The trouble with tolls
Atoll-road project in San Diego, once held up as a model of the “innovative” public-private partnerships, collapsed last month. The South Bay Expressway filed for Chapter 11 bankruptcy protection after being open for business less than three years. Proponents of the tolling fad insist that allowing private companies to charge motorists to drive on roads represents the free-market solution to all of our transportation funding woes. The South Bay Expressway failure shows that plan is a road to nowhere.
Thanks to gasoline prices around $3 a gallon and the ongoing recession, hardpressed consumers weren’t interested in shelling out an additional $4.50 to drive 10 miles. Macquarie Infrastructure Group, the Australian firm that owns the expressway, assured federal highway officials that 60,000 paying customers would use the road daily. In fact, only 22,600 did so, leaving the project without enough revenue to sustain its debt obligations.
It turns out that estimates based on rosy scenarios are the norm in the world of tolling schemes. A Texas Department of Transportation study completed last year found that a majority of toll-road projects overestimated traffic levels in the first five years by at least 20 percent to 30 percent. Because public transportation agencies generally cut deals with private tolling companies behind closed doors, such detailed forecasts are not available for public review until long after the contract is signed.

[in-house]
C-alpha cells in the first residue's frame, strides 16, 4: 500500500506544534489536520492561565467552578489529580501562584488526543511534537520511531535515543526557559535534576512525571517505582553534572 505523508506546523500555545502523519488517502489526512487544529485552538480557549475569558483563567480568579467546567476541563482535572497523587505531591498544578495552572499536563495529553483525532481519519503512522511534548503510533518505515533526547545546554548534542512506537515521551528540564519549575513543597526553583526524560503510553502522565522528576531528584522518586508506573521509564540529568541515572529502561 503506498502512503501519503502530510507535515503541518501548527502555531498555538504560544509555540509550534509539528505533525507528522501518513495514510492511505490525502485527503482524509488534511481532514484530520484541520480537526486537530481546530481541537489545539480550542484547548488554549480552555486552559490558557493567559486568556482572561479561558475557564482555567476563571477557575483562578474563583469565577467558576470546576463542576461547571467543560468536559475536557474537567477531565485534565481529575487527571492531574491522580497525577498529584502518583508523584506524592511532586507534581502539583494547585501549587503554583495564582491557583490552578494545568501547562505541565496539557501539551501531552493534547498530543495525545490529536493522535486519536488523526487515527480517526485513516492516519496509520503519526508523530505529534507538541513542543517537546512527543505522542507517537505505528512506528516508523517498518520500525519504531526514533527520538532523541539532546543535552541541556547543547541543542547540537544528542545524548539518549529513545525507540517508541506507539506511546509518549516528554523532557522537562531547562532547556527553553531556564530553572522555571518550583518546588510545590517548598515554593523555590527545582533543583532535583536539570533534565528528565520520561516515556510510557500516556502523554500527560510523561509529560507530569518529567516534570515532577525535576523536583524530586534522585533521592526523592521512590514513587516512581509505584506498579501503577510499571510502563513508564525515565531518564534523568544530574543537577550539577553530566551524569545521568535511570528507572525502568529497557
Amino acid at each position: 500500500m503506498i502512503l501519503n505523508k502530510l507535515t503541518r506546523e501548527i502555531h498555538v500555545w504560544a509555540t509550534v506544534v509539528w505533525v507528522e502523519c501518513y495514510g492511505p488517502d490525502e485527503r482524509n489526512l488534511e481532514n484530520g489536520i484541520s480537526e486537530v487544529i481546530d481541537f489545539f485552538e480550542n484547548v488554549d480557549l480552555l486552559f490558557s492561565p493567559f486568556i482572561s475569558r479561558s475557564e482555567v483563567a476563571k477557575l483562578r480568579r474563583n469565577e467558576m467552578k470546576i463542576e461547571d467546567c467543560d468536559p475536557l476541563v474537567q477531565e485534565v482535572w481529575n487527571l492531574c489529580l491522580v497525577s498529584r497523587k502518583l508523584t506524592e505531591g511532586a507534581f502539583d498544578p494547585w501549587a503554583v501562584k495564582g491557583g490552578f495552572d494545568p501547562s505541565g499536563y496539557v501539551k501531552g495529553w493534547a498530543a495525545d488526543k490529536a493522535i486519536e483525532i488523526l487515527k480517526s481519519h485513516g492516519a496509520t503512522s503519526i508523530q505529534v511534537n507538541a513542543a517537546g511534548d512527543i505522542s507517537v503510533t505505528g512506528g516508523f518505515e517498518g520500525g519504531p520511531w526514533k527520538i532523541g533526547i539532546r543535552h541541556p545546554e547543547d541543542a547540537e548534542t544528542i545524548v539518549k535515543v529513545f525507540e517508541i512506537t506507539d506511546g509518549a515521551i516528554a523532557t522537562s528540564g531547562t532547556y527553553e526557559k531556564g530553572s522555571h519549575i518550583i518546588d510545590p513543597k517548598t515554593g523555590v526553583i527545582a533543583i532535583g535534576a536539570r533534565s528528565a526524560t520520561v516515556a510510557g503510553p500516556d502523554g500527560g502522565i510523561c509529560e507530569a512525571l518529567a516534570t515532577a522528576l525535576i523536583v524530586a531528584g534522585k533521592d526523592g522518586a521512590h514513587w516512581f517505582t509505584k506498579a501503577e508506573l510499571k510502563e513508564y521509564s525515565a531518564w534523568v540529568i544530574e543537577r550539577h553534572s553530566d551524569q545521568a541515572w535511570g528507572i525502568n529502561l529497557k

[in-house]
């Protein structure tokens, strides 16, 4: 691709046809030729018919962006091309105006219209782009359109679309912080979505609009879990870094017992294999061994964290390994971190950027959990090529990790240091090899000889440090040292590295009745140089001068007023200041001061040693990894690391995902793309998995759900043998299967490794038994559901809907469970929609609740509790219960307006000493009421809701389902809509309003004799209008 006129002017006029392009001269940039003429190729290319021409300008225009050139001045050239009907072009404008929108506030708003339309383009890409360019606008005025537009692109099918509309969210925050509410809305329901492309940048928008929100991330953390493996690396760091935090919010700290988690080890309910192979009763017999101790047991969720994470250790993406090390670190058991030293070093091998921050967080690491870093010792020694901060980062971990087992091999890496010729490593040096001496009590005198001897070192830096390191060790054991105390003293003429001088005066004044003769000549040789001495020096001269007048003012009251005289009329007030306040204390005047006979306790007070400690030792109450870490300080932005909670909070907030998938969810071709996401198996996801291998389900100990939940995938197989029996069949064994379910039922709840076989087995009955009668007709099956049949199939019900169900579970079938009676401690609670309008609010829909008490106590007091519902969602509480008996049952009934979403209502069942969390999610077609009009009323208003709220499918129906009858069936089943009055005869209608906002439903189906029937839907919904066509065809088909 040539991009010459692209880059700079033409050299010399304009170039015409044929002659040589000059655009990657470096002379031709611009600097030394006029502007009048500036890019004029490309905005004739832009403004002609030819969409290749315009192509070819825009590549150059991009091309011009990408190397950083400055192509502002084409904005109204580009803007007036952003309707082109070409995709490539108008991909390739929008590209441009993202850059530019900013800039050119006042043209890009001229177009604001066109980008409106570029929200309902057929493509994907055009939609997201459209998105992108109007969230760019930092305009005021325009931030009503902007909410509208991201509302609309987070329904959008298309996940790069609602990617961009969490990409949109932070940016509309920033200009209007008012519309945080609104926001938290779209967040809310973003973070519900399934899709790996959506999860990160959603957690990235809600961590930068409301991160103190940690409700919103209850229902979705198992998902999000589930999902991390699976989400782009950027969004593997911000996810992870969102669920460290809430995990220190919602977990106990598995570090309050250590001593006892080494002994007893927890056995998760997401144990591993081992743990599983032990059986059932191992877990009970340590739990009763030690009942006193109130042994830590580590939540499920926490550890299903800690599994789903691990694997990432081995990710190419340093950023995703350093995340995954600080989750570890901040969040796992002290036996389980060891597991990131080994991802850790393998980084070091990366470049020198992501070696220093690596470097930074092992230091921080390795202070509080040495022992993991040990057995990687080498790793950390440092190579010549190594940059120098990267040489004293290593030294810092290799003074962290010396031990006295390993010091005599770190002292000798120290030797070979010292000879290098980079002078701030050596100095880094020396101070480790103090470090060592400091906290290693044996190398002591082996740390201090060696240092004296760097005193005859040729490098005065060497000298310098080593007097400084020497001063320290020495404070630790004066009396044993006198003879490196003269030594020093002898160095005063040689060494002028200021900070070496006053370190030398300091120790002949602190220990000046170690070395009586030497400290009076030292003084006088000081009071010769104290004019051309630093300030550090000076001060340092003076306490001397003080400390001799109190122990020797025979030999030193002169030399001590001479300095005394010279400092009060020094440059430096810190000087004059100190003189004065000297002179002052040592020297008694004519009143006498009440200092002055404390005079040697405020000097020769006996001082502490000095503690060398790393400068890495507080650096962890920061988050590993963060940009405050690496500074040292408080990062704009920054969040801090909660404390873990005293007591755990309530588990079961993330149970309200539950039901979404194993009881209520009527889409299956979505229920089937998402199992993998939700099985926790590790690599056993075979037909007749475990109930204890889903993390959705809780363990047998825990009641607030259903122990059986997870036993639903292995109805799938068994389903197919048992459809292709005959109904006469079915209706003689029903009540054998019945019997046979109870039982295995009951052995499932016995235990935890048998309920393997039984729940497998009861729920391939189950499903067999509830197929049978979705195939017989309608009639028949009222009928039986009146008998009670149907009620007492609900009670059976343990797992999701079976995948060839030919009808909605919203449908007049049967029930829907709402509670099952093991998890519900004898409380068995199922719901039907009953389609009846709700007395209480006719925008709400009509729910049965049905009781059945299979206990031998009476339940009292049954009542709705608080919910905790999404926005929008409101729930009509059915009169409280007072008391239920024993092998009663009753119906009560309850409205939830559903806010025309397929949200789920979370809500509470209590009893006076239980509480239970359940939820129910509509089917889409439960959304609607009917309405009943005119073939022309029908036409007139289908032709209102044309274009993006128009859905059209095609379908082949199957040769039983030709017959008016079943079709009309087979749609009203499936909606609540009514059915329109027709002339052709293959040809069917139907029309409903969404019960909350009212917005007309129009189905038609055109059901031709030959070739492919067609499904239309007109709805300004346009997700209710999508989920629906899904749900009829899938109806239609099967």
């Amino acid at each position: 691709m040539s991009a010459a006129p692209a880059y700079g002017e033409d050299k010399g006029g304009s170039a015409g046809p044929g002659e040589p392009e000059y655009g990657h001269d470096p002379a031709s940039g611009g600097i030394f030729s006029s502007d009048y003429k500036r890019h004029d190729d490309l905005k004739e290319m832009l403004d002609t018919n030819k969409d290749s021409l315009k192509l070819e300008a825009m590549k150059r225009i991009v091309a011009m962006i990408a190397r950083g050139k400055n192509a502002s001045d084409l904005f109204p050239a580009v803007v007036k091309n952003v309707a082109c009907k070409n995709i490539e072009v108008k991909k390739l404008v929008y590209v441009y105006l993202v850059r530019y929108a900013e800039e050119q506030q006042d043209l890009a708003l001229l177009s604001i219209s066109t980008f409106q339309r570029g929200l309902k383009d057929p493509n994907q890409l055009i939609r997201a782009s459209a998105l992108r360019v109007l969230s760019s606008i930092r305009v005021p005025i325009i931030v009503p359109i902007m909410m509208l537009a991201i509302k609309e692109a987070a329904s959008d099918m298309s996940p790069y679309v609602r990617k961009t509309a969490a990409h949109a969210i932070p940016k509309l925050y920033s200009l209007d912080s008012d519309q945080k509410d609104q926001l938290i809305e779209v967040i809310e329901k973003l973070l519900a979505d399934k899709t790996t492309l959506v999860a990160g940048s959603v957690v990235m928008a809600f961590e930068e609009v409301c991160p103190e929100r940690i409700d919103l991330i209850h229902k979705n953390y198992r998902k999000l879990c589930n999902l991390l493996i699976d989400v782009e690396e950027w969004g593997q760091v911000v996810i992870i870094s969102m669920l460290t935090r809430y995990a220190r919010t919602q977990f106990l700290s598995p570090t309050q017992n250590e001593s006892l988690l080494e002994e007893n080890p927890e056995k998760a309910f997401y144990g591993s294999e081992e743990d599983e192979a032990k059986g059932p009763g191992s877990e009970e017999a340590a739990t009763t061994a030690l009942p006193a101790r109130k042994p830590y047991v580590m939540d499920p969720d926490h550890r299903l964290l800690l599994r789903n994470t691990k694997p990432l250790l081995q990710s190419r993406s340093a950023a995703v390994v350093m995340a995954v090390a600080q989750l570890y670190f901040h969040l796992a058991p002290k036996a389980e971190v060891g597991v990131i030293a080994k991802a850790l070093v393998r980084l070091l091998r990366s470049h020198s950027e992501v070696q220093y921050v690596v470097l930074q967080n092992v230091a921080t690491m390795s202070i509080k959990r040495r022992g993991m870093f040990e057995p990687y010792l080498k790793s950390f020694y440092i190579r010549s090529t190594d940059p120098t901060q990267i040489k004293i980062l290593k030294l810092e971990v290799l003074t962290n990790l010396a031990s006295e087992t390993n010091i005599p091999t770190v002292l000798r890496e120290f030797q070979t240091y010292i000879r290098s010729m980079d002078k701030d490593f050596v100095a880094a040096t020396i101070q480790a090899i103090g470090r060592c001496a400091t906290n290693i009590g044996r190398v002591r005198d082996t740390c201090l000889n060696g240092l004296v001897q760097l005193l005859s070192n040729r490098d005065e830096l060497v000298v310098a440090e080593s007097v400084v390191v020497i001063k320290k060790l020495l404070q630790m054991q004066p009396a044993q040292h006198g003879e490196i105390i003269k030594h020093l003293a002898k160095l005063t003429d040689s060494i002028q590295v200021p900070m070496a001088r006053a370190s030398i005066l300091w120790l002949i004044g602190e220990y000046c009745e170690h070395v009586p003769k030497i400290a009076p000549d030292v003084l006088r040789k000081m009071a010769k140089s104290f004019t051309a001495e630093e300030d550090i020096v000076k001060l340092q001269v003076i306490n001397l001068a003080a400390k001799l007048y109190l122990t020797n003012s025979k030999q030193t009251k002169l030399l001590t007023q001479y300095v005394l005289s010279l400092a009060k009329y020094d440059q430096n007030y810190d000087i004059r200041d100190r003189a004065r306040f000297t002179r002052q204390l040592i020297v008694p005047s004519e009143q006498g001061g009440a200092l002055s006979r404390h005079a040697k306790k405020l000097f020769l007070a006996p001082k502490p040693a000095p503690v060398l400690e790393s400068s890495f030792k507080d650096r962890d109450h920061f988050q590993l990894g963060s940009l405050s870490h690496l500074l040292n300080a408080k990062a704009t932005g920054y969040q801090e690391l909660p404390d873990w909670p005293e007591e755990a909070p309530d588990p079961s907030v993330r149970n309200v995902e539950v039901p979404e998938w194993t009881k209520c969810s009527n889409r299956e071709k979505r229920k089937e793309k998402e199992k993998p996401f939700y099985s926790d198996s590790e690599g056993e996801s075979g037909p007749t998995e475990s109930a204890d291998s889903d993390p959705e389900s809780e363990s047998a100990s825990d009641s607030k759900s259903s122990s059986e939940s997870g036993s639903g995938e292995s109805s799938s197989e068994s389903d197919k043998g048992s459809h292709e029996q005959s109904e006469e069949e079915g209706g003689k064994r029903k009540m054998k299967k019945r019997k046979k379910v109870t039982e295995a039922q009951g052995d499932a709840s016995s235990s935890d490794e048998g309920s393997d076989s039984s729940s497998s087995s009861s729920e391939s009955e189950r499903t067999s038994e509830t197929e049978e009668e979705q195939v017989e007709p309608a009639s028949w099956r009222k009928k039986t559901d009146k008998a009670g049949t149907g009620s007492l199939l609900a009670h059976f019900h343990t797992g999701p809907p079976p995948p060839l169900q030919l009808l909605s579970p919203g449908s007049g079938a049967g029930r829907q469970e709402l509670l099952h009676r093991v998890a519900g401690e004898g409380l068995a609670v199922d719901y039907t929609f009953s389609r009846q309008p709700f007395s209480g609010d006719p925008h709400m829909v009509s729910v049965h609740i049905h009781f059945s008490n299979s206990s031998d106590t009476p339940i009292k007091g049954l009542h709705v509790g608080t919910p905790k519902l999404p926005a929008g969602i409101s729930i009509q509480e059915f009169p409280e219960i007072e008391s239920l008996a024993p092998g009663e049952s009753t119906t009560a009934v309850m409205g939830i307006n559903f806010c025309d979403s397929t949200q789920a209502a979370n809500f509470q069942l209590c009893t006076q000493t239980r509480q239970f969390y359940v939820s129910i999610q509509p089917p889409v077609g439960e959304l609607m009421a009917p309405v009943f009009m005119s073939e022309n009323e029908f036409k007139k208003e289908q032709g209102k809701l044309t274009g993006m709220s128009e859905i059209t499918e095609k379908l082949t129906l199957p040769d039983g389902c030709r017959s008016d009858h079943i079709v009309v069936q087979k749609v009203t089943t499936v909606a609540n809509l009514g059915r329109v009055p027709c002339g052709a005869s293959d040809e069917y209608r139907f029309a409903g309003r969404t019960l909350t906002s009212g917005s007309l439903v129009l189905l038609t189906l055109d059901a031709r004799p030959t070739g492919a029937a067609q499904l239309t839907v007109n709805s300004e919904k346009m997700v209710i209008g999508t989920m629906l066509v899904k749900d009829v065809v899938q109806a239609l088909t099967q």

Plunging traffic is also the norm nationwide. The Pocahontas Parkway in Richmond reported a 12 percent drop in traffic last year. Transurban, the Australian company that owns the road, responded by raising prices every year since 2008 and is scheduled to continue doing so until 2016. Dulles Greenway traffic is similarly down 7.2 percent, and Macquarie has put in motion a series of regular price hikes.
In a true free-market environment, the projects would follow the law of supply and demand, dropping rates to attract new customers. Instead, the foreign companies operating these roads are hiking tolls as fast as they possibly can — the opposite of what one would expect in a truly competitive marketplace.
Toll roads get away with this conduct because they are state-sanctioned monopolies, not free-market operations. Bureaucrats and politicians turn to public-private partnerships because they, in effect, outsource unpleasant revenue-raising duties to private companies. As we see from the South Bay Expressway, the deals governments strike with companies to perform this task frequently are based on faulty, unsustainable assumptions.
We hope Virginia Gov. Robert F. McDonnell heeds this lesson and drops his support for the foolhardy plan to impose tolls on the Interstate 95/395 high-occupancy vehicle lanes.